A Scout’s Treehouse
How do you make an exhibit on sustainability as much fun as zip-lining? At the Boy Scouts adventure camp in West Virginia, a new five-story treehouse makes conservation cool.
When the Boy Scouts of America decided to build a five-story treehouse at its new 10,000+ acre high-adventure camp in West Virginia, the goal was to create a living model reaffirming its conservation heritage.
The Sustainability Treehouse opened at the new Summit Bechtel Reserve in Summer 2013 just as the Boy Scouts introduced a new sustainability merit badge. Designed by Mithun architects to Living Building Challenge standards, the treehouse was intended to “tell the story of sustainability in a way that is authentic to the Scouts and to West Virginia,” says Allison Schapker, director of design and sustainability for Trinity Works, the Summit site developer.
It also had to compete with the camp’s zip line, climbing wall, skate park, and other fun activities available to the scouts. So when Volume Inc. (San Francisco) was tasked with developing the exhibition for the treehouse, its first question was, “How do you engage kids who just arrived at an adventure park to learn about sustainability?”
Audience and story
Collaborating with architect Brett Terpeluk, Volume set out to create exhibits for 5,000 square feet on five levels. The exhibit goals were to emphasize the role of natural systems in our lives, encourage an understanding of the interconnectedness of things, and inspire scouts to become change agents.
That’s some serious material for a young and active audience, so the Volume team knew it would need to abandon the “tried and true, formulaic approaches” such as text panels on walls or obligatory videos, says Adam Brodsley, principal and creative director.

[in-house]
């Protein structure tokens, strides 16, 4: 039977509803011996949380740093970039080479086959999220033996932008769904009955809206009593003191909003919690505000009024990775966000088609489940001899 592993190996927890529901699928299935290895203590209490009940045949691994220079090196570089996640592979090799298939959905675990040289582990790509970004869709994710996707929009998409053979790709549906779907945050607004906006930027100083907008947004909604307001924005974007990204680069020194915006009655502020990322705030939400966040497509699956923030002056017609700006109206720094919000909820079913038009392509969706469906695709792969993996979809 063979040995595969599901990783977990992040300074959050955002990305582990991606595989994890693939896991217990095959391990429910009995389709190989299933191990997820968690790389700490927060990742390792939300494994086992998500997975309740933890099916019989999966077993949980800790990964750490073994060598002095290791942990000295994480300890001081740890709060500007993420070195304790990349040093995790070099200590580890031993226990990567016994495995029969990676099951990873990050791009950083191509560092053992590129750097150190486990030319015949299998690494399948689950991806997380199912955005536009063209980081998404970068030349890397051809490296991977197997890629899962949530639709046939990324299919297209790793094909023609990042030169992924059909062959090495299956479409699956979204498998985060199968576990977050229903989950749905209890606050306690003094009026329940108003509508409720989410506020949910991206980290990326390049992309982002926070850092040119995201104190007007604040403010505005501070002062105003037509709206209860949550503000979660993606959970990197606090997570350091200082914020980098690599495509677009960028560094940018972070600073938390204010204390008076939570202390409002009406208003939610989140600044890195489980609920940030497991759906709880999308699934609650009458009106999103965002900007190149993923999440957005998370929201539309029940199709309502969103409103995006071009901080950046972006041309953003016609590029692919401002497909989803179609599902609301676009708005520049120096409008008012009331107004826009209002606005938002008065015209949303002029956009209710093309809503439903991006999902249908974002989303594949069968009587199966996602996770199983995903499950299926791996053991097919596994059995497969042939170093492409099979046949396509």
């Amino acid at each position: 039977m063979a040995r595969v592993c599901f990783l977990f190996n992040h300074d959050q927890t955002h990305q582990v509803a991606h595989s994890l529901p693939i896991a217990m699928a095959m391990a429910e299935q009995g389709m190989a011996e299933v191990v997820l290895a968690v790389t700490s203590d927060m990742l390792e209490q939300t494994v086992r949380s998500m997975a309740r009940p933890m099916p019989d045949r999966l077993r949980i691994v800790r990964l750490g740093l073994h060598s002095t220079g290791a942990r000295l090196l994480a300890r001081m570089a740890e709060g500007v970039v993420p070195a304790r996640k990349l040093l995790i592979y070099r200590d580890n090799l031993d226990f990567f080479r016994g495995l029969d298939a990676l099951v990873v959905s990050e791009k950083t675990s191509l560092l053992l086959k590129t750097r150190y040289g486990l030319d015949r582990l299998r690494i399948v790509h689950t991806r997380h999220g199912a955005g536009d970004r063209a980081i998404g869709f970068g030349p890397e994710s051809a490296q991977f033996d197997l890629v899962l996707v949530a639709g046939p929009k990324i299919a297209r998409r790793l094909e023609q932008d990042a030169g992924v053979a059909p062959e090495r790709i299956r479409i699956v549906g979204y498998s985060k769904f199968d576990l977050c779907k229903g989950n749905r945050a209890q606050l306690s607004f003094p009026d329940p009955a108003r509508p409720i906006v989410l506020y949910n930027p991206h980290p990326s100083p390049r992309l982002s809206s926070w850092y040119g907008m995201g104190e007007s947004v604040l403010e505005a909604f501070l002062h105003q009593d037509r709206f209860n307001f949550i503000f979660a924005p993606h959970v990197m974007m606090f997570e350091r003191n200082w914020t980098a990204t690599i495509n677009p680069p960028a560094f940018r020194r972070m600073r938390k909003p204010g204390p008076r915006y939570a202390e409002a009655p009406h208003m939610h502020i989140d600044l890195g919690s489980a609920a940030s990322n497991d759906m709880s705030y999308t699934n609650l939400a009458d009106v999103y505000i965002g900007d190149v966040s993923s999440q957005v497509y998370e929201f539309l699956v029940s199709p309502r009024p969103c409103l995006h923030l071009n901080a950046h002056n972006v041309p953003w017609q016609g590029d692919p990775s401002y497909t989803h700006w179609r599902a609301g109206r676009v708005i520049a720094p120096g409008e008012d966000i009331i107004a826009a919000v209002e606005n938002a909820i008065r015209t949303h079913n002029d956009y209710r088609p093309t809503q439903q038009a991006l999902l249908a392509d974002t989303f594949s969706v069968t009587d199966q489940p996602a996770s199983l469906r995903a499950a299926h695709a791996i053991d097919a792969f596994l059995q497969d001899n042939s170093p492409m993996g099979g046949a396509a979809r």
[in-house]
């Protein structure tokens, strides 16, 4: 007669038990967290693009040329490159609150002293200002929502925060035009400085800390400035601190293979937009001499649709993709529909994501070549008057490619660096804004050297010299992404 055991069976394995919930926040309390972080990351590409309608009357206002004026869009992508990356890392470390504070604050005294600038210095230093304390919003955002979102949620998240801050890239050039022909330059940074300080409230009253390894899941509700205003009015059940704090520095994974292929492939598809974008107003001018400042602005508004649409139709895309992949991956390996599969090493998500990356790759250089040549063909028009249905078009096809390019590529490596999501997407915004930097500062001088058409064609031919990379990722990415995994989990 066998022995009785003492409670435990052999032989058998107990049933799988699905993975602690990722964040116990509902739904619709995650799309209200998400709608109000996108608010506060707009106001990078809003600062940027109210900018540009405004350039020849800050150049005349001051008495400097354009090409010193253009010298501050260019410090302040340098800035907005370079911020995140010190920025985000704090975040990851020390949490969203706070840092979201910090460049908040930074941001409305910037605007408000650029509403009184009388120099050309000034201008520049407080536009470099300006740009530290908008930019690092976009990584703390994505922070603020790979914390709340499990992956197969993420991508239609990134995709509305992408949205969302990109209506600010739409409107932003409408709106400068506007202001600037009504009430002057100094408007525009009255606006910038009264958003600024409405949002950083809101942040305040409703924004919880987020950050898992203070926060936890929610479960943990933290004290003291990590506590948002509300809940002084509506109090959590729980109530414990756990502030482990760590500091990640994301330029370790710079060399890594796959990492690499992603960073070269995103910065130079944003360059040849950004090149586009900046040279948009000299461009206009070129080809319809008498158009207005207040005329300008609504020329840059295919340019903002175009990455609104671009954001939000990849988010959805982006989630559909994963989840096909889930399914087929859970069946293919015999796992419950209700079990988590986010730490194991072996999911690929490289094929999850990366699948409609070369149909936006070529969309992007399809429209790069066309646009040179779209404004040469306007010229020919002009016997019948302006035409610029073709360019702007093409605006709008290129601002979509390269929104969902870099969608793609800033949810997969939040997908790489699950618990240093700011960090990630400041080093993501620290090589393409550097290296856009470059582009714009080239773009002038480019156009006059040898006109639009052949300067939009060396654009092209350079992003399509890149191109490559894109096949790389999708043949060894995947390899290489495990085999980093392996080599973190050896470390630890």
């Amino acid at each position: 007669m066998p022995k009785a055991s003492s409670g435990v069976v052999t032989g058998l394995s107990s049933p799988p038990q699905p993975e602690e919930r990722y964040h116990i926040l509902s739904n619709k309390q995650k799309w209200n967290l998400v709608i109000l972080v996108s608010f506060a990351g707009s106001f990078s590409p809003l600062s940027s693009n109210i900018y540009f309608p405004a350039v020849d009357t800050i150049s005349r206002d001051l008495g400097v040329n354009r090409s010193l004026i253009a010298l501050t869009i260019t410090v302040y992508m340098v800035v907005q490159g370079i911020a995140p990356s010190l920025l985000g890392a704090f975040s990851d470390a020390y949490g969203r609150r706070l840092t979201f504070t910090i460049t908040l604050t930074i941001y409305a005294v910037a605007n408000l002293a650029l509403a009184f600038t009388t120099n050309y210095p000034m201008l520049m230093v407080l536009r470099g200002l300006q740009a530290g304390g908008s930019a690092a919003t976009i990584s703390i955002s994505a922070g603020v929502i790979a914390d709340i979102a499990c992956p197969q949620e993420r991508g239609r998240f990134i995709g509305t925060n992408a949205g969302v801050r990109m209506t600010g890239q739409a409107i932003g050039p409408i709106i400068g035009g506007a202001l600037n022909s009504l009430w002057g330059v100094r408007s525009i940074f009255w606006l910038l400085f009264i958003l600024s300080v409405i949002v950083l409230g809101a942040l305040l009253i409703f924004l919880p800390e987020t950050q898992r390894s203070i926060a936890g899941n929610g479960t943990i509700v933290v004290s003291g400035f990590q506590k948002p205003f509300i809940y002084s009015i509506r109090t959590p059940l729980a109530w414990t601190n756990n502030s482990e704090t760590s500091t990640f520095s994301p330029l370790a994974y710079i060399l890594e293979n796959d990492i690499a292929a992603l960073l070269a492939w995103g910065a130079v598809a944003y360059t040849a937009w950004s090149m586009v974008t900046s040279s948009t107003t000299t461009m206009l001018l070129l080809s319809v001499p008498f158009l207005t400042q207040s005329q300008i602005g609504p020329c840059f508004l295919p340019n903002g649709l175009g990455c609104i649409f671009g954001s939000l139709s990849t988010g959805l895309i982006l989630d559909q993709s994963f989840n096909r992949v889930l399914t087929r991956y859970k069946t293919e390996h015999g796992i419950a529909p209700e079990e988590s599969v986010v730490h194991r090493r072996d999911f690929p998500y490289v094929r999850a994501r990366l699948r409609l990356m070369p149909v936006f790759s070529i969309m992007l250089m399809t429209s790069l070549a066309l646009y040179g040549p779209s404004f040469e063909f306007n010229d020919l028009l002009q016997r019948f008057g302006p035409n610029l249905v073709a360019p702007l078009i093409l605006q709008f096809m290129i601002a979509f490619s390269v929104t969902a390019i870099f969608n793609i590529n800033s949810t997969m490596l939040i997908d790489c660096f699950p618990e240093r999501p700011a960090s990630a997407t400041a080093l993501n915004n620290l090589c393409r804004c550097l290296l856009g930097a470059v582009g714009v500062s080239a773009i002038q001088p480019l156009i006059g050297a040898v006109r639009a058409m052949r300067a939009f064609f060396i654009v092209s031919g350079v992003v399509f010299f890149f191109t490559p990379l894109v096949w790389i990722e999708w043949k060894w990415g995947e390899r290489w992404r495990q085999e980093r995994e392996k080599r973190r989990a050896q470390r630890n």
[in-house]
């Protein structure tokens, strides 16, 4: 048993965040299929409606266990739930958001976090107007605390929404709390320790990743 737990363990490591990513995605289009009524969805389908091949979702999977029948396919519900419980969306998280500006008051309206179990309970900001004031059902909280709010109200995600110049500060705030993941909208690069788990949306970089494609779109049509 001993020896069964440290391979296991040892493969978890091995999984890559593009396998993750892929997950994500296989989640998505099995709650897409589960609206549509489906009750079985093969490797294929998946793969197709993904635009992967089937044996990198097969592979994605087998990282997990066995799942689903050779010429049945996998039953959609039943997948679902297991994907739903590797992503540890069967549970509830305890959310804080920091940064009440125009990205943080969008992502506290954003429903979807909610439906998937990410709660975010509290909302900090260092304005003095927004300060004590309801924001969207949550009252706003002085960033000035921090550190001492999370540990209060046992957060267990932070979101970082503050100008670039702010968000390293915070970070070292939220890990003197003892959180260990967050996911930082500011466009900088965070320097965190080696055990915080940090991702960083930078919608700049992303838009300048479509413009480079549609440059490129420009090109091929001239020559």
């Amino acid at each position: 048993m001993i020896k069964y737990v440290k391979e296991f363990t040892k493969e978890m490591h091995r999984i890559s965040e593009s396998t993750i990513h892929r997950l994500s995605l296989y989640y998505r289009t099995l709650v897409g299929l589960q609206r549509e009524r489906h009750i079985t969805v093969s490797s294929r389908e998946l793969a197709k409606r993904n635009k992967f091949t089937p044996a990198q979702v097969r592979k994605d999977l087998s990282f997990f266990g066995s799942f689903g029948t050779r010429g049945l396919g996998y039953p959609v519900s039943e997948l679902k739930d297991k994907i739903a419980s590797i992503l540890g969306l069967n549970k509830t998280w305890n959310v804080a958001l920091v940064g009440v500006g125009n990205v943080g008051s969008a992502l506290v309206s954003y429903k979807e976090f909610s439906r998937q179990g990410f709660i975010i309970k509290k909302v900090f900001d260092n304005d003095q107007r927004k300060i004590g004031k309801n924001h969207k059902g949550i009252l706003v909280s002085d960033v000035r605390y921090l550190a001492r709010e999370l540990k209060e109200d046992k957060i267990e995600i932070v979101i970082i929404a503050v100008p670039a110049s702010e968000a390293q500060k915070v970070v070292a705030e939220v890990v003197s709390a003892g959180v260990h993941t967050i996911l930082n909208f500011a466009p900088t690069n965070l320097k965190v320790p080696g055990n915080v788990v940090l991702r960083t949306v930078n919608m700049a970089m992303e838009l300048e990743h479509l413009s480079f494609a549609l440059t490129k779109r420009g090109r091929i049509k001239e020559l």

Active versus passive learning was key. A Rube Goldberg-esque contraption called the Net Zero Recyclotron is activated when visitors pedal a stationery bicycle to power a ball along a track, triggering videos, interactives, and messages about how a sustainable building should function.
Volume focused on inspiring scouts in unexpected ways, using low-tech, tactile solutions and repurposed materials. A “rain chain” made of stainless steel camping cups transfers water from the roof into a cistern below. A red oak tree removed from the site prior to construction is suspended in the treehouse horizontally, showing its root structure and comparing its working systems to that of a Net Zero building.
Where there is text to read, the tone is irreverent and words are mixed with icons and a color palette drawing directly from the Boy Scout vernacular. “We wanted the content to be funny, but not like your dad’s jokes,” says Brodsley. A wall filled with calls to action such as “Close the damper, camper” are meant to be read in passing.
Inspiring change is the ultimate goal, and Volume and Schapker agreed that leaving scouts with just a couple of take-home ideas was better than preaching. Their approach was, “Now that you’ve gone through the exhibit and learned things, what will you do?” A Spin-O–Pledge wheel offers ideas like “Borrow or Rent,” just one of the exhibit graphics that connects to the scouts by reflecting scout tradition.
“The team started with the story they wanted to tell, then figured out how to tell this story on this site to this audience,” says Schapker.
The Living Building Challenge
Mithun designed the treehouse following Living Building Challenge sustainability standards that set high benchmarks similar to LEED. One such standard was a clearly specified Red List of (prohibited) materials that applied to the exhibit fabrication as well as the architecture. Volume included the LBC requirements and specifically the Red List in the instructions to bidders for the fabrication and development of the exhibit. “These requirements can impact pricing so it was important to have those included from the beginning,” notes Schapker.